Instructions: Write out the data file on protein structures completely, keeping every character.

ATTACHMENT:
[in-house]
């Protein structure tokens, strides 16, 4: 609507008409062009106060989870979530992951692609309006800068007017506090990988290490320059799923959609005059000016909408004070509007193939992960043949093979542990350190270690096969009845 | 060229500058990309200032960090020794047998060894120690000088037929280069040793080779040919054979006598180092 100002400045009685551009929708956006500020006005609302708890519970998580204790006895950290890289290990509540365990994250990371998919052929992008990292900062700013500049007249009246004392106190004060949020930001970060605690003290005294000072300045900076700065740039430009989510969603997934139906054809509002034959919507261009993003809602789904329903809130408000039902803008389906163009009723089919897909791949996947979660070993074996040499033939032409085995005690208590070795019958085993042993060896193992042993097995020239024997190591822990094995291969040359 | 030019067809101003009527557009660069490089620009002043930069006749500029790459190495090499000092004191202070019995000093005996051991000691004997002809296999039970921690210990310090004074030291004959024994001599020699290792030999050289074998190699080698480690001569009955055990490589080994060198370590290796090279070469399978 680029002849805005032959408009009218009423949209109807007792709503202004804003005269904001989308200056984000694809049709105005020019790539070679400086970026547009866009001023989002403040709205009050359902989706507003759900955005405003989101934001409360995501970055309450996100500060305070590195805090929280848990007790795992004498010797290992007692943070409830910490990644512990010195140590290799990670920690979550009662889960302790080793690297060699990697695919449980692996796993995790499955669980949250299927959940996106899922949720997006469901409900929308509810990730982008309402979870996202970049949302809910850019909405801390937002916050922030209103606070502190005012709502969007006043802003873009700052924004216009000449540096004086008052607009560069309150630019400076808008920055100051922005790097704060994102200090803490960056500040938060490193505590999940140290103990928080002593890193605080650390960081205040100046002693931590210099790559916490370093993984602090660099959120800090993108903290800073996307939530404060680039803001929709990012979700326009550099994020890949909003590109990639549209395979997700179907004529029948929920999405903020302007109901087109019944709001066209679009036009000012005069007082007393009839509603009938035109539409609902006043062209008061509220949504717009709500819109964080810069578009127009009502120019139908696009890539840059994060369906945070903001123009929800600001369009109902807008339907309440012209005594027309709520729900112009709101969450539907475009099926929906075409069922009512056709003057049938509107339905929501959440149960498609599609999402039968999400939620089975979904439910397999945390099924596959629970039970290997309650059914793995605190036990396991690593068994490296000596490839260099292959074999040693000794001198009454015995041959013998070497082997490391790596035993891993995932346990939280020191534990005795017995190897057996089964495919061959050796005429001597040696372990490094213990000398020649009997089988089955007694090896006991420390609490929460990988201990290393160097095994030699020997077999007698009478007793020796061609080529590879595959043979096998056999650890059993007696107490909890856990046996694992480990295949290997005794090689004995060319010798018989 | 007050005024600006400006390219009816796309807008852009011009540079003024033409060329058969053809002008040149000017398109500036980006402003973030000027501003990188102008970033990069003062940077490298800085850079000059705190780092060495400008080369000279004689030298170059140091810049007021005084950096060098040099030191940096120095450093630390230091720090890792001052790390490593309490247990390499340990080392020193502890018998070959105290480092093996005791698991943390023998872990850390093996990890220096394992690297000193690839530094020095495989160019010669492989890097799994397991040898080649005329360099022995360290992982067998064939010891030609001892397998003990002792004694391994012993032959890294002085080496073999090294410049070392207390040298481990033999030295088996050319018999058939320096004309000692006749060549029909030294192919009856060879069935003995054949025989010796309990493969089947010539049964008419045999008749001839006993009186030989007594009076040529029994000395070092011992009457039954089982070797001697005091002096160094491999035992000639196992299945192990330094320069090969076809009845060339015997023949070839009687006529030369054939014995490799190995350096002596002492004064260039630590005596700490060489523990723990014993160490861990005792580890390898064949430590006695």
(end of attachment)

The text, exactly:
[in-house]
């Protein structure tokens, strides 16, 4: 609507008409062009106060989870979530992951692609309006800068007017506090990988290490320059799923959609005059000016909408004070509007193939992960043949093979542990350190270690096969009845 | 060229500058990309200032960090020794047998060894120690000088037929280069040793080779040919054979006598180092 100002400045009685551009929708956006500020006005609302708890519970998580204790006895950290890289290990509540365990994250990371998919052929992008990292900062700013500049007249009246004392106190004060949020930001970060605690003290005294000072300045900076700065740039430009989510969603997934139906054809509002034959919507261009993003809602789904329903809130408000039902803008389906163009009723089919897909791949996947979660070993074996040499033939032409085995005690208590070795019958085993042993060896193992042993097995020239024997190591822990094995291969040359 | 030019067809101003009527557009660069490089620009002043930069006749500029790459190495090499000092004191202070019995000093005996051991000691004997002809296999039970921690210990310090004074030291004959024994001599020699290792030999050289074998190699080698480690001569009955055990490589080994060198370590290796090279070469399978 680029002849805005032959408009009218009423949209109807007792709503202004804003005269904001989308200056984000694809049709105005020019790539070679400086970026547009866009001023989002403040709205009050359902989706507003759900955005405003989101934001409360995501970055309450996100500060305070590195805090929280848990007790795992004498010797290992007692943070409830910490990644512990010195140590290799990670920690979550009662889960302790080793690297060699990697695919449980692996796993995790499955669980949250299927959940996106899922949720997006469901409900929308509810990730982008309402979870996202970049949302809910850019909405801390937002916050922030209103606070502190005012709502969007006043802003873009700052924004216009000449540096004086008052607009560069309150630019400076808008920055100051922005790097704060994102200090803490960056500040938060490193505590999940140290103990928080002593890193605080650390960081205040100046002693931590210099790559916490370093993984602090660099959120800090993108903290800073996307939530404060680039803001929709990012979700326009550099994020890949909003590109990639549209395979997700179907004529029948929920999405903020302007109901087109019944709001066209679009036009000012005069007082007393009839509603009938035109539409609902006043062209008061509220949504717009709500819109964080810069578009127009009502120019139908696009890539840059994060369906945070903001123009929800600001369009109902807008339907309440012209005594027309709520729900112009709101969450539907475009099926929906075409069922009512056709003057049938509107339905929501959440149960498609599609999402039968999400939620089975979904439910397999945390099924596959629970039970290997309650059914793995605190036990396991690593068994490296000596490839260099292959074999040693000794001198009454015995041959013998070497082997490391790596035993891993995932346990939280020191534990005795017995190897057996089964495919061959050796005429001597040696372990490094213990000398020649009997089988089955007694090896006991420390609490929460990988201990290393160097095994030699020997077999007698009478007793020796061609080529590879595959043979096998056999650890059993007696107490909890856990046996694992480990295949290997005794090689004995060319010798018989 | 007050005024600006400006390219009816796309807008852009011009540079003024033409060329058969053809002008040149000017398109500036980006402003973030000027501003990188102008970033990069003062940077490298800085850079000059705190780092060495400008080369000279004689030298170059140091810049007021005084950096060098040099030191940096120095450093630390230091720090890792001052790390490593309490247990390499340990080392020193502890018998070959105290480092093996005791698991943390023998872990850390093996990890220096394992690297000193690839530094020095495989160019010669492989890097799994397991040898080649005329360099022995360290992982067998064939010891030609001892397998003990002792004694391994012993032959890294002085080496073999090294410049070392207390040298481990033999030295088996050319018999058939320096004309000692006749060549029909030294192919009856060879069935003995054949025989010796309990493969089947010539049964008419045999008749001839006993009186030989007594009076040529029994000395070092011992009457039954089982070797001697005091002096160094491999035992000639196992299945192990330094320069090969076809009845060339015997023949070839009687006529030369054939014995490799190995350096002596002492004064260039630590005596700490060489523990723990014993160490861990005792580890390898064949430590006695």